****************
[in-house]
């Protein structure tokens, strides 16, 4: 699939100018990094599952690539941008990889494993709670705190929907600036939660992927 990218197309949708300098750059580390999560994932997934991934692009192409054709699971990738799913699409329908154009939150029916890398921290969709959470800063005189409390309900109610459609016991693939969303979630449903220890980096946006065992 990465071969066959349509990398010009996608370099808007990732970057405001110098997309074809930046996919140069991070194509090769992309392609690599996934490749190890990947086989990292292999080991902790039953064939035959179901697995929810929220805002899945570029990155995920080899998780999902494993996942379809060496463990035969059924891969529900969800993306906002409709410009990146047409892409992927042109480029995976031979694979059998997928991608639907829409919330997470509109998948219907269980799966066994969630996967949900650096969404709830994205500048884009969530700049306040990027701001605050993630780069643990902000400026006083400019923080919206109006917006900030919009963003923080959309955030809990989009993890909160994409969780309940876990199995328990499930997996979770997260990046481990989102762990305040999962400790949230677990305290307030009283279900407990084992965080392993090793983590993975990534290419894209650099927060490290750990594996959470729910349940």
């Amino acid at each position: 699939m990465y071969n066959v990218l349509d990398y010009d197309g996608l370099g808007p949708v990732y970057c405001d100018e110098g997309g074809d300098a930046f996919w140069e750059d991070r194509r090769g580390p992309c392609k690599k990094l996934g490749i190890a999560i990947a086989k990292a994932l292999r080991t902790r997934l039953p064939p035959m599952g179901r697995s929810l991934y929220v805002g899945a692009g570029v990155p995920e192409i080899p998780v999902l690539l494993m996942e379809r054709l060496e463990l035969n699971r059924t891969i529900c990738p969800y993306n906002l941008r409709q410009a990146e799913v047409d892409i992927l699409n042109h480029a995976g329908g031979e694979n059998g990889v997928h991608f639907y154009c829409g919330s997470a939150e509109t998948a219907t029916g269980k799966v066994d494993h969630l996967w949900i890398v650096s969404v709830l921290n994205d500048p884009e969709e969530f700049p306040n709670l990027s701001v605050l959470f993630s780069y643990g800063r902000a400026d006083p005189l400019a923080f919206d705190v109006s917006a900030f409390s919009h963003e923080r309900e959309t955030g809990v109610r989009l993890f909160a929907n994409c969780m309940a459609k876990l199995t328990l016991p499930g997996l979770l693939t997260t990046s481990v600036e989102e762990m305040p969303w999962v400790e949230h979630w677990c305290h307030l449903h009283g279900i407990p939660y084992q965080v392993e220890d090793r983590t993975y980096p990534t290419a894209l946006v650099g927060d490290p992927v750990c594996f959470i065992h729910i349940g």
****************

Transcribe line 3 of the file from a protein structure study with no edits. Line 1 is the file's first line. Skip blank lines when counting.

């Amino acid at each position: 699939m990465y071969n066959v990218l349509d990398y010009d197309g996608l370099g808007p949708v990732y970057c405001d100018e110098g997309g074809d300098a930046f996919w140069e750059d991070r194509r090769g580390p992309c392609k690599k990094l996934g490749i190890a999560i990947a086989k990292a994932l292999r080991t902790r997934l039953p064939p035959m599952g179901r697995s929810l991934y929220v805002g899945a692009g570029v990155p995920e192409i080899p998780v999902l690539l494993m996942e379809r054709l060496e463990l035969n699971r059924t891969i529900c990738p969800y993306n906002l941008r409709q410009a990146e799913v047409d892409i992927l699409n042109h480029a995976g329908g031979e694979n059998g990889v997928h991608f639907y154009c829409g919330s997470a939150e509109t998948a219907t029916g269980k799966v066994d494993h969630l996967w949900i890398v650096s969404v709830l921290n994205d500048p884009e969709e969530f700049p306040n709670l990027s701001v605050l959470f993630s780069y643990g800063r902000a400026d006083p005189l400019a923080f919206d705190v109006s917006a900030f409390s919009h963003e923080r309900e959309t955030g809990v109610r989009l993890f909160a929907n994409c969780m309940a459609k876990l199995t328990l016991p499930g997996l979770l693939t997260t990046s481990v600036e989102e762990m305040p969303w999962v400790e949230h979630w677990c305290h307030l449903h009283g279900i407990p939660y084992q965080v392993e220890d090793r983590t993975y980096p990534t290419a894209l946006v650099g927060d490290p992927v750990c594996f959470i065992h729910i349940g």